Mike Boots: We have read and heard similar statements from various sources. NATO is very serious about protecting critical technology from falling into the hands of potential enemies. Patriot is a key element of NATO air and missile defence capability and works seamlessly with the NATO command and control architecture and other NATO defence systems. NATO would be very careful about what other systems might be connected to the architecture.
Hasan Karaahmet: What’s the future for Patriot? Is it going to continue to evolve with new capabilities beyond the GEM=T and PAC-3?
Mike Boots: The Patriot modernization roadmap will ensure Patriot remains the most advanced air and missile defence system in the world. If Turkey chooses Patriot for their long-range air and missile defense system, Turkish industry will have opportunities to participate in co-developing new technologies to help keep Patriot on the leading edge of technology.
The first A400M Full Flight Simulator (FFS) designed and built by Thales for Airbus Military received European Aviation Safety Agency’s qualification for training on the 7 June at Airbus Military International Training Centre in Seville.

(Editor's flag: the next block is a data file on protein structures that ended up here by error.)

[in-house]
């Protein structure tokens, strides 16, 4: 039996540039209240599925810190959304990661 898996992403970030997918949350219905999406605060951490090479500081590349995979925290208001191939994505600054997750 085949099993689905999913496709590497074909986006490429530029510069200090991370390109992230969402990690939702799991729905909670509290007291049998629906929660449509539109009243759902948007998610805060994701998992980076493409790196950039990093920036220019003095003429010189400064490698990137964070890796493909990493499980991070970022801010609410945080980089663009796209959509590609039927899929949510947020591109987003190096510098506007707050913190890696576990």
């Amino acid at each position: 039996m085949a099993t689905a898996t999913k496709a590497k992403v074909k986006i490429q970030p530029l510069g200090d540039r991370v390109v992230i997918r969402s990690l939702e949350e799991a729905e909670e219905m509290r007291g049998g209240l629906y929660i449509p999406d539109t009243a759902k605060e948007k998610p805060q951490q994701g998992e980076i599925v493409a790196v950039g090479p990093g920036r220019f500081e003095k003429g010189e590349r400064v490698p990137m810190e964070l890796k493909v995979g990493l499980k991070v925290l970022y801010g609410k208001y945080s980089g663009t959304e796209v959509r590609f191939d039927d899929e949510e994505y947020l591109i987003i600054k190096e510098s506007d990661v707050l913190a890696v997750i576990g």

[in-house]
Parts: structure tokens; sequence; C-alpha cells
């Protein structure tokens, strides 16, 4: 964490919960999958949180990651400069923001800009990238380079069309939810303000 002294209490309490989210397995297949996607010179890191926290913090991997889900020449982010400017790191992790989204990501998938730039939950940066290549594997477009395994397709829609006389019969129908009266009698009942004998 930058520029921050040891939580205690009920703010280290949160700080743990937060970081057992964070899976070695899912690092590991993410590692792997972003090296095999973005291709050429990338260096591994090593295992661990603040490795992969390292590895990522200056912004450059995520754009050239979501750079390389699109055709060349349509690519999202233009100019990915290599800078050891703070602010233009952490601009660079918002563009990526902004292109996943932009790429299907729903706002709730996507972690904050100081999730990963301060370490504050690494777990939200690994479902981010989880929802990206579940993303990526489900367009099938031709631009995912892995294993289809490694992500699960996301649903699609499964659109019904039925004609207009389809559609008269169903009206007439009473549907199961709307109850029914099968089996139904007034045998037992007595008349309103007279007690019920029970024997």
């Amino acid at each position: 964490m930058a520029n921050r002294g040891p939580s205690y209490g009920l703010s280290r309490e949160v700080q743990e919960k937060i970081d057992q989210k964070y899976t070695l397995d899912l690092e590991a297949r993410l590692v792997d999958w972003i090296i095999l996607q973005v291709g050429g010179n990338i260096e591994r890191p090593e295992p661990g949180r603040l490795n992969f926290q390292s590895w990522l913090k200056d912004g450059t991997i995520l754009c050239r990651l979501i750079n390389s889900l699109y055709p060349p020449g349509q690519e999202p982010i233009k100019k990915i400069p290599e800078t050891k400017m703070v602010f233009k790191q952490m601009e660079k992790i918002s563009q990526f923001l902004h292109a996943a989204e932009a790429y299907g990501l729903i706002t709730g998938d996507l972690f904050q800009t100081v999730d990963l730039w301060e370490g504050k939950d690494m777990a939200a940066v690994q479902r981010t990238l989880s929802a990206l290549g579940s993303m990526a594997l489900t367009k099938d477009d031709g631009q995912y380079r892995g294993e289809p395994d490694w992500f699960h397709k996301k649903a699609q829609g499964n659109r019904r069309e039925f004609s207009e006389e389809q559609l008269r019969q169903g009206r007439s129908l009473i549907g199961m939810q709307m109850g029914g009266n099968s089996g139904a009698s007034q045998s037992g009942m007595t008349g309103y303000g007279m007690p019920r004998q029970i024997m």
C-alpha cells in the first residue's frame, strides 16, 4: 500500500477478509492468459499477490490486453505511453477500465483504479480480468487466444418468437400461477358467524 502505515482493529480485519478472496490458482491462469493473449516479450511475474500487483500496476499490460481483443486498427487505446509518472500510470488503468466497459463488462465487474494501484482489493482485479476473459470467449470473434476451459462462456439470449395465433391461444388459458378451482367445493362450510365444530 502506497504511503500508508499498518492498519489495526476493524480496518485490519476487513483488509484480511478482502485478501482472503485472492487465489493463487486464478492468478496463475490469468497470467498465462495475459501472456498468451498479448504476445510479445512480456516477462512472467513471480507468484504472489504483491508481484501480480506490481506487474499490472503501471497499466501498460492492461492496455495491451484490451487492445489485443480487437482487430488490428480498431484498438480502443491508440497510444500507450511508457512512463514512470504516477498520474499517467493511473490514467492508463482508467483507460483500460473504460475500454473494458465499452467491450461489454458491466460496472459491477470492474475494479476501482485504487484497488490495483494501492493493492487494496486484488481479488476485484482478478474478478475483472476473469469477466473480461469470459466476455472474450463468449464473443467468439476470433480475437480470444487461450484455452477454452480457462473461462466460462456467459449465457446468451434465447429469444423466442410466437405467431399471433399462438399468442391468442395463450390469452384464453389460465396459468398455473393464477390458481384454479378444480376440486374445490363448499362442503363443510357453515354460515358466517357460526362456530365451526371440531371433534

This qualification is a key enabling milestone that allows Airbus Military to start to train A400M flight crews for their complex missions in a safe environment.
The Full Flight Simulator utilises aircraft hardware and software that represents the initial configuration of the A400M aircraft cockpit and simulates the ground and flight operations of the aircraft in various natural and tactical environments. It includes an enhanced field of view visual system that is capable of supporting training in all aircraft manoeuvres, including air-to-air refuelling and low level tactical operations. A six degrees of freedom motion system, on-board and off-board instructor stations and a record and replay system to aid crew briefing and debriefing is also provided.